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  1. #1
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    fixed gear project

    Hi there,

    I've always wanted to do a fixed gear with an older bike, I got these 2 candidates to build one, which of the 2 would be better to make it into a fixie, I choose these because I like the lugged look on the fixie. have no idea what they are except one says kia meridian and the other one is an older schwinn

    here's some pics














    Thanks for your help.

  2. #2
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    Do whichever one fits you better.

  3. #3
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    I just built a fixie, you will have a blast on either, they both will work fine. Both bikes look made for comfort rather than for speed.

  4. #4
    road curmudgeon, FG rider GeraldChan's Avatar
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    If they both fit equally well then use the one with a higher bottombracket clearance.
    Pedal strikes are not fun. (Or you could use Speedplay pedals to gain more cornering lean)
    1973 Nishiki Professional, steel, green/black, Campy NR FG conversion, Brooks Pro
    1991 Serotta Colorado II, steel, pearl white, full DA 8 spd STI, SI Flite
    2002 Waterford 1700 Track, steel, jet black, DA, Ultegra and Phil, SI Flite
    2006 Trek Madone 5.2, carbon fiber, blue, Ultegra and Bontrager, Fizik Arione

  5. #5
    surly old man jgedwa's Avatar
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    Converting to FG means solving the chainline problem. In short this usually means both trying to bring the bring the chainring in as tight as possible and then respacing/redishing the rear wheel as much as necessary to meet the chainline given by the chainring.

    Therefore, pick the bike (or perhaps the crankset) that allows the most options for moving CL in. Chainrings that can be unbolted and shifted to the inside of the spider arms is good.

    jim
    Cross Check Nexus7, IRO Mark V, Trek 620 Nexus7, Karate Monkey half fat, IRO Model 19 fixed, Amp Research B3, Surly 1x1 half fat fixed, and more...
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    SB forever

  6. #6
    road curmudgeon, FG rider GeraldChan's Avatar
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    Quote Originally Posted by jgedwa View Post
    Converting to FG means solving the chainline problem. In short this usually means both trying to bring the bring the chainring in as tight as possible and then respacing/redishing the rear wheel as much as necessary to meet the chainline given by the chainring.

    Therefore, pick the bike (or perhaps the crankset) that allows the most options for moving CL in. Chainrings that can be unbolted and shifted to the inside of the spider arms is good.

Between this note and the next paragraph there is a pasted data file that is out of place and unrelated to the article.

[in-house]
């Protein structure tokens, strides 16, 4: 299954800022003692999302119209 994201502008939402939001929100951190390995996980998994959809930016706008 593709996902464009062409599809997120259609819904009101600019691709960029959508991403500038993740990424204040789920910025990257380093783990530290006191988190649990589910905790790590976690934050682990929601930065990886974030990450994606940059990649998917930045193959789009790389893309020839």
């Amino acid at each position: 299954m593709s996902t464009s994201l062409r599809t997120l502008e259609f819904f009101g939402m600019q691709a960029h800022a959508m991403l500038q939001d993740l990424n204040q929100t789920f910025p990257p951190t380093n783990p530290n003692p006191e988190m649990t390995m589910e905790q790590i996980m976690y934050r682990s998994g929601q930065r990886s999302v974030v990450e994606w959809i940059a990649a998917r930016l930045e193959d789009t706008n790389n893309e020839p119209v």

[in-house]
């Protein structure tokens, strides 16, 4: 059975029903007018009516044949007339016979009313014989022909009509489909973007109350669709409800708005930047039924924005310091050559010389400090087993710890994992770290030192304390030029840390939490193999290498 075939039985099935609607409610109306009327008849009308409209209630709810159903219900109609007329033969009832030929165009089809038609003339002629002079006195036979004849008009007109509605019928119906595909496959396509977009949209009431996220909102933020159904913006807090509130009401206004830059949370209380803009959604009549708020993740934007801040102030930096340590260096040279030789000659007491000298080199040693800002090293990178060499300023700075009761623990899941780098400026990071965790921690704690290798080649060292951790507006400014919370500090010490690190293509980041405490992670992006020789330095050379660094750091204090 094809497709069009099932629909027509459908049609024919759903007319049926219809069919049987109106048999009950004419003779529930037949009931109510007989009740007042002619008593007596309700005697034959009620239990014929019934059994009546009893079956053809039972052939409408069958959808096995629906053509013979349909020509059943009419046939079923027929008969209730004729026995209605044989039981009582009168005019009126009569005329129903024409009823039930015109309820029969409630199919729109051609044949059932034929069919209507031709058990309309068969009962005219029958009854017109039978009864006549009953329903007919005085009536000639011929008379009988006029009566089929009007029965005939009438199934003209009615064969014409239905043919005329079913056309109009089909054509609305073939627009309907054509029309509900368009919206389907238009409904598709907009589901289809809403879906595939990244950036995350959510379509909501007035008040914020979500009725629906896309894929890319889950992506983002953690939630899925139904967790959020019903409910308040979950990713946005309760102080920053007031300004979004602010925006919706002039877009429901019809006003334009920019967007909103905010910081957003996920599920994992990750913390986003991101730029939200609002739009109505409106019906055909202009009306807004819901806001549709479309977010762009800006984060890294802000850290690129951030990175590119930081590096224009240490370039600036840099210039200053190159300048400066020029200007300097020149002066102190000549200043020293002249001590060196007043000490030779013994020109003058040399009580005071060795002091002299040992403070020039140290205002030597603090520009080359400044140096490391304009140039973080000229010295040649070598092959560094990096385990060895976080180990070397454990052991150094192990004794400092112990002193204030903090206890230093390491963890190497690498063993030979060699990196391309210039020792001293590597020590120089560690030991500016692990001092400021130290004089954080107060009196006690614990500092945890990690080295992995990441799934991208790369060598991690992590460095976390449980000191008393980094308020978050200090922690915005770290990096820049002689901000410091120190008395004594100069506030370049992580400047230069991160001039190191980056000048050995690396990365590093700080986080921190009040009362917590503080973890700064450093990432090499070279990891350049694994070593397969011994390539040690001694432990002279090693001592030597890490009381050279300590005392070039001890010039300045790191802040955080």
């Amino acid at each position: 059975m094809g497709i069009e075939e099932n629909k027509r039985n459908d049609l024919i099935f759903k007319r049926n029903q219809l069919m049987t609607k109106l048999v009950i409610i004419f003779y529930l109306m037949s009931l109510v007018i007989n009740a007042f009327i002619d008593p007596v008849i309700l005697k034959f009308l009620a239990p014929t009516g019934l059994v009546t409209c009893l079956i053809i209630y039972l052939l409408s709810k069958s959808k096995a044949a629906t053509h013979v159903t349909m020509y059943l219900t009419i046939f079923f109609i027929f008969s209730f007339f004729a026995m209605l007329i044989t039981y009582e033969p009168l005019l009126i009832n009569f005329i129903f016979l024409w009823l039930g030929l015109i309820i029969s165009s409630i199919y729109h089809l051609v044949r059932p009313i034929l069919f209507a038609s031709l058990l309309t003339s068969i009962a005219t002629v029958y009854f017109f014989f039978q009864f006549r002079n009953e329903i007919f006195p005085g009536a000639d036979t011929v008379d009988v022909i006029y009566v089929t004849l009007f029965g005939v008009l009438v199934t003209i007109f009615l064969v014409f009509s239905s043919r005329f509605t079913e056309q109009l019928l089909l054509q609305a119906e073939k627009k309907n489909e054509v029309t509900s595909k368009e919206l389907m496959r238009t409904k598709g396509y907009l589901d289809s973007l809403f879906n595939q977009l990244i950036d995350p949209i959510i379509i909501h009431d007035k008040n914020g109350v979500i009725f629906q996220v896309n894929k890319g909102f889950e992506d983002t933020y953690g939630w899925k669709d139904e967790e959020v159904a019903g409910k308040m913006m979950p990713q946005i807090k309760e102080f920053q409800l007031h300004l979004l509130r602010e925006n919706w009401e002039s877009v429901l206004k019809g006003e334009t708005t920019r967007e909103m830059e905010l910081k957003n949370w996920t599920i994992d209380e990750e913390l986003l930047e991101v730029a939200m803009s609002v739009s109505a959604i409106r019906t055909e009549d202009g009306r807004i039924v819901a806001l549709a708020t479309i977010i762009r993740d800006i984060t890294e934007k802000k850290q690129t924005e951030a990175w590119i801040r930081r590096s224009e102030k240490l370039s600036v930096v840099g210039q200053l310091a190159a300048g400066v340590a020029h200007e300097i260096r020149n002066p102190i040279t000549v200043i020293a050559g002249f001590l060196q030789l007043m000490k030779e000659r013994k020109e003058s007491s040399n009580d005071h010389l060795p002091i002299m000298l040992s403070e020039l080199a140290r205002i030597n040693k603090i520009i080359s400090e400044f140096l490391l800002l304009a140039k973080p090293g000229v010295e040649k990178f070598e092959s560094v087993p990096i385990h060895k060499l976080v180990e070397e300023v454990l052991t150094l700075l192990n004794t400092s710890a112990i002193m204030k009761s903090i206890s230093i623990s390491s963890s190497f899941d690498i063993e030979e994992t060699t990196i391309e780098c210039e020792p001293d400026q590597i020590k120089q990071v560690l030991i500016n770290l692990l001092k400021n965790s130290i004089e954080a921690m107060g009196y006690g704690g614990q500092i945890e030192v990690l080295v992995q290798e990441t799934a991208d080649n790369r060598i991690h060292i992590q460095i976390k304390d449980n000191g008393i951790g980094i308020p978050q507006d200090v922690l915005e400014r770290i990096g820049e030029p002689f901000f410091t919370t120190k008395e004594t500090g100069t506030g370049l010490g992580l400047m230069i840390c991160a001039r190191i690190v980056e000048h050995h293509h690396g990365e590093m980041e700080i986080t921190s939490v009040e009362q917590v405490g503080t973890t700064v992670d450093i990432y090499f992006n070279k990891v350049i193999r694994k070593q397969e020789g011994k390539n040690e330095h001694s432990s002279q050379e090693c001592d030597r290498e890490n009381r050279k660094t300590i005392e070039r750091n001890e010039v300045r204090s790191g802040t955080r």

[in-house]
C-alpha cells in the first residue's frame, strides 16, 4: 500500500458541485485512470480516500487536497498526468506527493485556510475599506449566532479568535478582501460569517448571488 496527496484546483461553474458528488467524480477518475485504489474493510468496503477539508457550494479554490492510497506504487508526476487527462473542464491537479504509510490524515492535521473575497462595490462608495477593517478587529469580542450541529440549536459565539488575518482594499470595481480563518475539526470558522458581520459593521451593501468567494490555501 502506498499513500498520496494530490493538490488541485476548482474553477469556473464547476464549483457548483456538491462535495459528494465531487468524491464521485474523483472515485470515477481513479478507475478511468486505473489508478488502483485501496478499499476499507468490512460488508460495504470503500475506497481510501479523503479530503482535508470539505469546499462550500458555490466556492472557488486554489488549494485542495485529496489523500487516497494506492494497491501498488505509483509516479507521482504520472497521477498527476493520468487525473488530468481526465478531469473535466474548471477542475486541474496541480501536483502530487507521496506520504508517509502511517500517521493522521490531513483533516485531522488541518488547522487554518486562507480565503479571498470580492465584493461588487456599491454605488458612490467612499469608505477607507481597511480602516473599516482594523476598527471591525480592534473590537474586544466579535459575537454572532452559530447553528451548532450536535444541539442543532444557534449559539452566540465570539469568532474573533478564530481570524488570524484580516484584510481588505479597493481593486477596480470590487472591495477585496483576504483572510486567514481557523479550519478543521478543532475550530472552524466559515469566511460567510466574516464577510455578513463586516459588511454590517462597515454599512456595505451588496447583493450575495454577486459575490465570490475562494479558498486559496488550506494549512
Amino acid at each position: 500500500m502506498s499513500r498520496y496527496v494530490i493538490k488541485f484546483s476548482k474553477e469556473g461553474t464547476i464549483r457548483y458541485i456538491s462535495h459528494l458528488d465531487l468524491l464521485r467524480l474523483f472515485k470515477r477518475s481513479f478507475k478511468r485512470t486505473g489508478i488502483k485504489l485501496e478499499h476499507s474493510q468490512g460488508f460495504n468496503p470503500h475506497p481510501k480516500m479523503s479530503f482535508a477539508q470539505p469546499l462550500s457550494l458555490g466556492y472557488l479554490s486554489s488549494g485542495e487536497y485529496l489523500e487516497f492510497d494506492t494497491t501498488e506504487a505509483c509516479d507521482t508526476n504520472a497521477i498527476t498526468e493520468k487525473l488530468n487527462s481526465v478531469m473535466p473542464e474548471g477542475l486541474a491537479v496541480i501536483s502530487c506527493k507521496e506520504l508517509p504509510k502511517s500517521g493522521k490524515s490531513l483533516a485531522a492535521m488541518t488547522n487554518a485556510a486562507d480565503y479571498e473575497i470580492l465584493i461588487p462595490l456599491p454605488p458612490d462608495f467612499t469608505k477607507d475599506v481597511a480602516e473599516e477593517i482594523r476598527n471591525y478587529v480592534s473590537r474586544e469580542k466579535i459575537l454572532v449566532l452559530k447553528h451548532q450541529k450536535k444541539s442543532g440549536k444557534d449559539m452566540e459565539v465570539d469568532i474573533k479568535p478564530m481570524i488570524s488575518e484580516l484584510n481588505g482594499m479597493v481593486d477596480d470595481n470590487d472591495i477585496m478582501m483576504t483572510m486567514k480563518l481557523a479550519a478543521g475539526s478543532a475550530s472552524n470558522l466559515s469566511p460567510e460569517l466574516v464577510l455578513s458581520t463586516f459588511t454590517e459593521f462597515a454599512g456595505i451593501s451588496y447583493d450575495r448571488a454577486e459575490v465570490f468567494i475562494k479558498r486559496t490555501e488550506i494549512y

jim
    You can often move the inner chainring closer to the bike's midline with spacers and longer crank bolts.
    If you are lucky you may not even have to redish your rear wheel.
    A straight chain line is a beautiful thing.
    Be careful not to get the chain too tight as this binds the drivetrain and wears everthing out far too soon.
    1973 Nishiki Professional, steel, green/black, Campy NR FG conversion, Brooks Pro
    1991 Serotta Colorado II, steel, pearl white, full DA 8 spd STI, SI Flite
    2002 Waterford 1700 Track, steel, jet black, DA, Ultegra and Phil, SI Flite
    2006 Trek Madone 5.2, carbon fiber, blue, Ultegra and Bontrager, Fizik Arione

  7. #7
    . bbattle's Avatar
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    yeah, whichever fits better. I'd pick the Schwinn. You should be able to reuse the brakes, handlebars, stem, saddle, seatpost, front wheels. The Meridian has cottered cranks while the Schwinn has a triple crank. I'd get a road crank with 130mm BCD and use that for the fixie. Get a fixed/fixed hub from Harris Cyclery and have the local LBS rebuild your back wheel with it.

    On the road crank, use a 46 or 48T chainring on the inside of the spider. This is to better match the width of the rear hub so your chainline is straight(or nearly so). You'll need some shorter bolts but you can find those at the LBS or Harris cyclery again.

    I'd get new brake cables and housing. While you technically don't need a rear brake with a fixed gear bike, I still recommend one. A front one most definitely. Don't worry, you can still choose not to use the brakes and do mad skids but there will be a time when you will be dang glad you had those brakes.

    Have fun!

  8. #8
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    fixed gear project

    pretty good suggestions, thanks!

  9. #9
    Large Member urodacus's Avatar
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    convert the schwinn, and sell the meridian.


    the schwinn has slightly tighter geometry and better cranks, but you'll need new chain and pedals at a minimum.

    keep all the old stuff and sell it when somene posts a request on eBay. you'd be surprised what some of the screws and so on sell for.
    05 Giant TCR Composite; 83 Colnago Saronni; 81 San Rensho Katana Super Export track #A116-56; 89 Zunow Pentaglia: SOLD; 85 Tommasini: SOLD; 83 Guerciotti: SOLD

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